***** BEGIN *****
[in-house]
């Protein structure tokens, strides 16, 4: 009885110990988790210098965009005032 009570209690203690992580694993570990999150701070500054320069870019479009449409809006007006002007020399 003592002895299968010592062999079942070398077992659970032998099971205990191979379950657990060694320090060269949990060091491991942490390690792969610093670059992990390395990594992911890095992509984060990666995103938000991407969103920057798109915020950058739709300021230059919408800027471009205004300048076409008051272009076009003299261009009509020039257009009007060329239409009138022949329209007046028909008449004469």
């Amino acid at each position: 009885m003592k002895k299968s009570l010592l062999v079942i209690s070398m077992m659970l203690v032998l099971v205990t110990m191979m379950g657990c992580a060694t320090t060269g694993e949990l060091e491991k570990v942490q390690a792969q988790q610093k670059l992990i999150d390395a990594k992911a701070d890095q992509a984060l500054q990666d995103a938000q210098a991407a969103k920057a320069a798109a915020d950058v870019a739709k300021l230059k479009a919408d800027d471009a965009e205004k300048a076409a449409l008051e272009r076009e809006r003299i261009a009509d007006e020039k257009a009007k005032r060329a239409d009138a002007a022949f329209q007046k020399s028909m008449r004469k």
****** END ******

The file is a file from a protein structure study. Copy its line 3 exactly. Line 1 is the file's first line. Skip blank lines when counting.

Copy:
């Amino acid at each position: 009885m003592k002895k299968s009570l010592l062999v079942i209690s070398m077992m659970l203690v032998l099971v205990t110990m191979m379950g657990c992580a060694t320090t060269g694993e949990l060091e491991k570990v942490q390690a792969q988790q610093k670059l992990i999150d390395a990594k992911a701070d890095q992509a984060l500054q990666d995103a938000q210098a991407a969103k920057a320069a798109a915020d950058v870019a739709k300021l230059k479009a919408d800027d471009a965009e205004k300048a076409a449409l008051e272009r076009e809006r003299i261009a009509d007006e020039k257009a009007k005032r060329a239409d009138a002007a022949f329209q007046k020399s028909m008449r004469k």